More generally, the trade-off between speed, accuracy, and power consumption in realistic biochemical networks is still poorly understood. Our results based on a simple model of immune decisions show that thermodynamics places strict constraints on these non-equilibrium processes. Energy consumption is required to maintain these non-equilibrium processes. With extremely low energy consumption or slow speed, the decision signal will be ruined by thermal fluctuations. However, when operating in regimes with extremely large energy consumption or speed, subtle effects can suddenly transition circuits so that decisions are dominated by rare events that destroy accuracy. This suggests that great care is needed in both modeling and/or engineering KPR-based decision making circuits.
One of the most striking aspects of our simulations are the sudden transitions in accuracy as a function of the dissipation rate (at fixed speed) or speed (at fixed dissipation). This transitions seem to be indicative of an out-of-equilibrium dynamic phase transition. In the future, it will be interesting to further investigate this transition and see if it is possible to adopt analytic methods and fluctuation-type theorems to better understand its origins. Our work also suggests that it is extremely difficult for adaptive sorting networks to simultaneously perform absolute ligand discrimination and operate quickly. An important area of future work is to better understand if this trade-off is fundamental or can be bypassed with more clever network architectures. Finally, it will be interesting to explore general networks and develop analytic techniques to further our understanding optimal operating points with regards to speed, accuracy, and power consumption.
Acknowledgements.
This work was supported by NIH NIGMS MIRA grant number 1R35GM119461 and Simons grant in the Mathematical Modeling of Living Systems to PM.Appendix A Definition of Model and parameter choices
A schematic of the model we are considering is shown in Fig. 6. As described in the main text, we denote a receptor-ligand complex that has been phosphorlyated times by with for foreign ligands and for self ligands. Furthermore, we denote the maximum number of phosphorylations as N. With this notation, using the law of mass action, we have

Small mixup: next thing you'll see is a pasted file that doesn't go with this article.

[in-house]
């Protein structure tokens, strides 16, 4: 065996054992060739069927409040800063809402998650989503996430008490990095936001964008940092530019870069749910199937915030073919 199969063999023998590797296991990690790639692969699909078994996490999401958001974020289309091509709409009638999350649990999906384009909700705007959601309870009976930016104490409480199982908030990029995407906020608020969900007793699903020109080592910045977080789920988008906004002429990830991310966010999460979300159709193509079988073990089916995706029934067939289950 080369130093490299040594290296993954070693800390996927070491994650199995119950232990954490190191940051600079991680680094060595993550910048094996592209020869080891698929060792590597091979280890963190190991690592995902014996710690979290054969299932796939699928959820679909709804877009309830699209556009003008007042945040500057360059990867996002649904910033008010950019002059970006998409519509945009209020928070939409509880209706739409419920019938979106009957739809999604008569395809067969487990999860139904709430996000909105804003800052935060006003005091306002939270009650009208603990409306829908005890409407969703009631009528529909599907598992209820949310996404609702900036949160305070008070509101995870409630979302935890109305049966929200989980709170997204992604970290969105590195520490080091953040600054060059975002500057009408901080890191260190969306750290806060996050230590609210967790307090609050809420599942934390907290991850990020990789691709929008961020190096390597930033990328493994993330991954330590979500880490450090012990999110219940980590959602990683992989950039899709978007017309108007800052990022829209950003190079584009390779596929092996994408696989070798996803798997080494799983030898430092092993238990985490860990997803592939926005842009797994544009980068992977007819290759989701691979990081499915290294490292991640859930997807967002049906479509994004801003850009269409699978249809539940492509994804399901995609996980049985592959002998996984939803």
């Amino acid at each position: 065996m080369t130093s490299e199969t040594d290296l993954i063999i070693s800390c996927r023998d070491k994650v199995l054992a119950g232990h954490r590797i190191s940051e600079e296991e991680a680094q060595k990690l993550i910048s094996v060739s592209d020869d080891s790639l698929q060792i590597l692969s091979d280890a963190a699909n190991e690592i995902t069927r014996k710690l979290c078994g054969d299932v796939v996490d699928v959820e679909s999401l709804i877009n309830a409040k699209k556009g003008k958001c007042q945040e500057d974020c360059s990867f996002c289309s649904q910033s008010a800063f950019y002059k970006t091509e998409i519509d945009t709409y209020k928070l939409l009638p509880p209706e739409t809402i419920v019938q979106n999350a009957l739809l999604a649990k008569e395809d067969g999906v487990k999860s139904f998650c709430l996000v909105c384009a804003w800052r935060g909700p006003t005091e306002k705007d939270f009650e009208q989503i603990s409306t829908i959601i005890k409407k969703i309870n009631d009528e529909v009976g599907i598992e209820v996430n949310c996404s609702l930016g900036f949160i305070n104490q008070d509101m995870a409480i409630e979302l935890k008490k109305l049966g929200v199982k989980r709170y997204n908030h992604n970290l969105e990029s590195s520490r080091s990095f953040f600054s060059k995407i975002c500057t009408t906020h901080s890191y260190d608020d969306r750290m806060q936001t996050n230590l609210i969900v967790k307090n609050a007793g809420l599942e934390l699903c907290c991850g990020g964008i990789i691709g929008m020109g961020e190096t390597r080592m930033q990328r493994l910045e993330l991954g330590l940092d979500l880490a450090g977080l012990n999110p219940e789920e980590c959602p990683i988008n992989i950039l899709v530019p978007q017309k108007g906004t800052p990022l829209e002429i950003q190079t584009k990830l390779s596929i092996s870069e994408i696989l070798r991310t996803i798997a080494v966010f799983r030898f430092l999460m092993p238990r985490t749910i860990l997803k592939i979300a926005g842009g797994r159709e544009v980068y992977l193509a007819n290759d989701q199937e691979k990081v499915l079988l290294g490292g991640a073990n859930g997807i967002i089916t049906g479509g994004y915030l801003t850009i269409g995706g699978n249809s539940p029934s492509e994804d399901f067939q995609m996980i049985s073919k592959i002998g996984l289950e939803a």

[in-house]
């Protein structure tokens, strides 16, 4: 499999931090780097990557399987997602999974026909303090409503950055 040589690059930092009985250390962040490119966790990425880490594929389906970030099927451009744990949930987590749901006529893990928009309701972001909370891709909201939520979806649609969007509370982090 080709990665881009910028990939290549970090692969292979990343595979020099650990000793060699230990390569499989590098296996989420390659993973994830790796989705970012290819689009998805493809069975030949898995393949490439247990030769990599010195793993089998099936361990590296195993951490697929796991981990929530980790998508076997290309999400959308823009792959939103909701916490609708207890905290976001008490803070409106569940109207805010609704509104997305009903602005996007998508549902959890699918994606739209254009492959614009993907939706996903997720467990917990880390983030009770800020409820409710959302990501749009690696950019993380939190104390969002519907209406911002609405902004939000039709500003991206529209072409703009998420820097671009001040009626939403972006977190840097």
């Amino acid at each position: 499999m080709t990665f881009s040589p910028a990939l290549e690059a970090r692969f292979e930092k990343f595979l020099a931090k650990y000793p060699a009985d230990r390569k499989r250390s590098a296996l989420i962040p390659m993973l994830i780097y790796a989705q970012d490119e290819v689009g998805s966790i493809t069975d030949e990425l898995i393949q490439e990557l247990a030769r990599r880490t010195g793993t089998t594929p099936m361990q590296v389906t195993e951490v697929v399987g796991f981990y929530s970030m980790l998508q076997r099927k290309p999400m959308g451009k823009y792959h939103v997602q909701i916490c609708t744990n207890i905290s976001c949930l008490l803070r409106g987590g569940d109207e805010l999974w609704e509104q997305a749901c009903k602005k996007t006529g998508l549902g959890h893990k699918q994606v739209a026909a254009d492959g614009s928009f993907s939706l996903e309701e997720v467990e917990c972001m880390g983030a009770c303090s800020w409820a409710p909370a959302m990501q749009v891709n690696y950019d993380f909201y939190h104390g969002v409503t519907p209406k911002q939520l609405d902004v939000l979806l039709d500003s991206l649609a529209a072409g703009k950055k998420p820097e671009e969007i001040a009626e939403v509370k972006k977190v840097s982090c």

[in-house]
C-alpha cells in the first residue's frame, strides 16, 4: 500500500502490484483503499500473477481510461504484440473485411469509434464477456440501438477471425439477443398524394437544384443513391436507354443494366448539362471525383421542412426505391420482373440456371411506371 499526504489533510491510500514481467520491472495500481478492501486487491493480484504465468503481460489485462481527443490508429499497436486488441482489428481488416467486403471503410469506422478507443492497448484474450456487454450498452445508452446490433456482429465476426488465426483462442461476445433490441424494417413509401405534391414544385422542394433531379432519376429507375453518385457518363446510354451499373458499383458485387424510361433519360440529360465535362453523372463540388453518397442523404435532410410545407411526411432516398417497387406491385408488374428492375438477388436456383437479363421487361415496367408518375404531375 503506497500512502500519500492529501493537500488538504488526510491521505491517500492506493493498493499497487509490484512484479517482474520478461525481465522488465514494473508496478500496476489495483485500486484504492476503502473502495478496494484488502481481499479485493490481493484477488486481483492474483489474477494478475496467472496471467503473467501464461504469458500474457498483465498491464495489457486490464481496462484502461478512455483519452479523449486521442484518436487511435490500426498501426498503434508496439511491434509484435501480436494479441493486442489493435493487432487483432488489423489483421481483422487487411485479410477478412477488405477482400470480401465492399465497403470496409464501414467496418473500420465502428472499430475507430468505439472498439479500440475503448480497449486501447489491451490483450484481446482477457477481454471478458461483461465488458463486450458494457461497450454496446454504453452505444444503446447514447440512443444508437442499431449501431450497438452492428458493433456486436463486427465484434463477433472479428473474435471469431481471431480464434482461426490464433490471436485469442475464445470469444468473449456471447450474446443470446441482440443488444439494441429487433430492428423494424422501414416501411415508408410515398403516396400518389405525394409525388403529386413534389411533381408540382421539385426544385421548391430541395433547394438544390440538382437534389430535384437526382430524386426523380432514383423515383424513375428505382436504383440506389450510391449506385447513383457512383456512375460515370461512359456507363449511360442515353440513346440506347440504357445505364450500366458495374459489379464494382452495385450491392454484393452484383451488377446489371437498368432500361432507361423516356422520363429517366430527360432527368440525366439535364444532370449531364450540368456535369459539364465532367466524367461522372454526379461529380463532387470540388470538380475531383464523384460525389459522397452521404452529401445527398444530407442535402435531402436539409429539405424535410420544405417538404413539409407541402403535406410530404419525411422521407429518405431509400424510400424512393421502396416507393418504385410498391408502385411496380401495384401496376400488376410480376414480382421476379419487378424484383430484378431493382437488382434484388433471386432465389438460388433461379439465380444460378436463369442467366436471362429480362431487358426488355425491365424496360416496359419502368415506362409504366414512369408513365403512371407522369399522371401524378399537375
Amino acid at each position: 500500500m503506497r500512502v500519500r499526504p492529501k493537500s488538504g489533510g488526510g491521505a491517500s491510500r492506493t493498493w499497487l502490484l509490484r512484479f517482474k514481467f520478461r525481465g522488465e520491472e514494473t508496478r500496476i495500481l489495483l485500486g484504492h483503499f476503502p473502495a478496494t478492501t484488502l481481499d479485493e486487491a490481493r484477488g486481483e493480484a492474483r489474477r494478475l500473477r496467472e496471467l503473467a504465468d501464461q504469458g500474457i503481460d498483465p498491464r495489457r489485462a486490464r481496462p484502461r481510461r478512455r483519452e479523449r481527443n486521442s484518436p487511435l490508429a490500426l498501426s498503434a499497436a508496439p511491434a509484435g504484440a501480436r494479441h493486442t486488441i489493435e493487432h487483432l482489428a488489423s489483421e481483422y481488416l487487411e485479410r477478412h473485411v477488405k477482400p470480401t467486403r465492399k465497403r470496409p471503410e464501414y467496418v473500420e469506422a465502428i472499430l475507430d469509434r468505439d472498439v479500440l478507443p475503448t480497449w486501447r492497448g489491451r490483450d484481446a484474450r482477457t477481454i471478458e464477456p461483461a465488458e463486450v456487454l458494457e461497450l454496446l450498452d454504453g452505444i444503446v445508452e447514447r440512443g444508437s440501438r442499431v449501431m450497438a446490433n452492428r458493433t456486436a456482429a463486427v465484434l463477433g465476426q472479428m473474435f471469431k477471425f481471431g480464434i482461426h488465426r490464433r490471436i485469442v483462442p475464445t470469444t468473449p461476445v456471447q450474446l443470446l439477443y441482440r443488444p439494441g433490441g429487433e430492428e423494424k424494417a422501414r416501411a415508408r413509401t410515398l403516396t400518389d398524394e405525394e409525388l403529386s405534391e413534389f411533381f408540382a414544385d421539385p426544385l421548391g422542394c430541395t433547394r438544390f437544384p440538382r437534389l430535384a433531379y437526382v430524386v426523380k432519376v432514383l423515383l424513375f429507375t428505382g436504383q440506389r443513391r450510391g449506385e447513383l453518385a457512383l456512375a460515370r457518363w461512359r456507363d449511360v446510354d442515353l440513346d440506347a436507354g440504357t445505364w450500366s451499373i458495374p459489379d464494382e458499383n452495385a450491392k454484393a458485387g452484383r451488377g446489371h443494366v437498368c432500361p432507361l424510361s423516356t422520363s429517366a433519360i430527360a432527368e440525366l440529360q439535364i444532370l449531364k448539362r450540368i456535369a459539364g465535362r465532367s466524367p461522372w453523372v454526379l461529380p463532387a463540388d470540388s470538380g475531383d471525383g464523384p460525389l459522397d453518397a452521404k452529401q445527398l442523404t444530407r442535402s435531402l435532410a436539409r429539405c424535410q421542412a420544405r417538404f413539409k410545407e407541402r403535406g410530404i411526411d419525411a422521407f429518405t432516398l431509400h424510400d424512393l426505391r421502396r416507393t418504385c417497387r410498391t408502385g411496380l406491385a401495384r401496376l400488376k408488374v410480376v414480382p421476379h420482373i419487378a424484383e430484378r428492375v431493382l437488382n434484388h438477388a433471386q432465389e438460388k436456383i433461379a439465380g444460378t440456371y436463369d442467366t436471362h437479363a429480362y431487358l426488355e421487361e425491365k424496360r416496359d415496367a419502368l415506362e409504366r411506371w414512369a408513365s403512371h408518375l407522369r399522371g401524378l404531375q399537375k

(7) | |||||
where , , and . Typically, we set: , , , , , , , , and . Any deviations from this choice of parameter is explicitly noted.
a.1 Accuracy
At steady state, the error rate can be written as
(8) |
In the presence of the kinase feedback , the set of eqs. (A) are no longer linear and but the steady-state solution can still be found easily using an iterative method.
a.2 Energy Consumption
The power dissipation is calculated based on the net flux and the chemical potential differenceHill (2012); Qian (2007). We define the net flux , at in the main pathway.
Considering the flux conservation, the power dissipation can be written as
The total power dissipation is from the contribution of both foreign and self ligands: .
a.3 Role of
In KPR, the reversible decay rate is ignored as it has extremely small value. However, from thermodynamics and calculation for energy consumption, we have to include it into our model. One choice of the reversible decay rate is . There are two reasons for this form: 1. the production rate from ligands and receptors to should be smaller then the one to as one more phosphorlyation step is involved; 2. it is also natural to assume the energy consumption is the same for each phosphorylation step .
The free energy difference between n and n+1 phsphorlyation round can be calculated as:
a.4 Speed
The speed is defined by the mean first passage time(MFPT) for the foreign ligand. Here we mainly follow the procedures in Ref. Bel et al. (2009). The concentration vector is defined as . An final ’dark’ state is added because the response is only activated at the end and it can be treated as absorbing markov chain. Added this absorb state, it becomes an irreversible process, which is impossible to calculate the energy consumption. The transfer probability from to the ’dark’ state is (irreversible). We set , a large value, which means the final step has little effect on MFPT. Without loss of generality, we begin with and , which can be generalized other cases easily. The master equations eqs. (A) can be rewritten as and
(10) |
But eqs. (A) are not linear. The first order perturbation approximation is adapted and we can linearize (with bar denoting average) to get .
(11) |
where is
(12) |
Applying the Laplace transform, , the master equations can be rewritten as:
(13) |
The MFPT can be written:
(14) |
which can be calculated numerically. It should be notified that the concentration and probability have the same master equations but a different pre-factor. When choosing the initial condition , the pre-factor is set to be 1 and solved from eq. (13) is exactly a probability distribution .
Appendix B Simulation Details for Phase Diagram
In this figure, we run samples with random sets log uniformly choosen between , , .
It can be observed that a large amount of red points distributes over regimes C and D with . This is because of and the inverse flux at the final step dominates. In the extreme case: is very large, will occupy most of products and free ligands have little concentration.
As dominates,
Appendix C Changing the number of phosphorylation steps
Here, we show simulations for the KPR-cascade when we vary the maximum number of phosphorylation steps .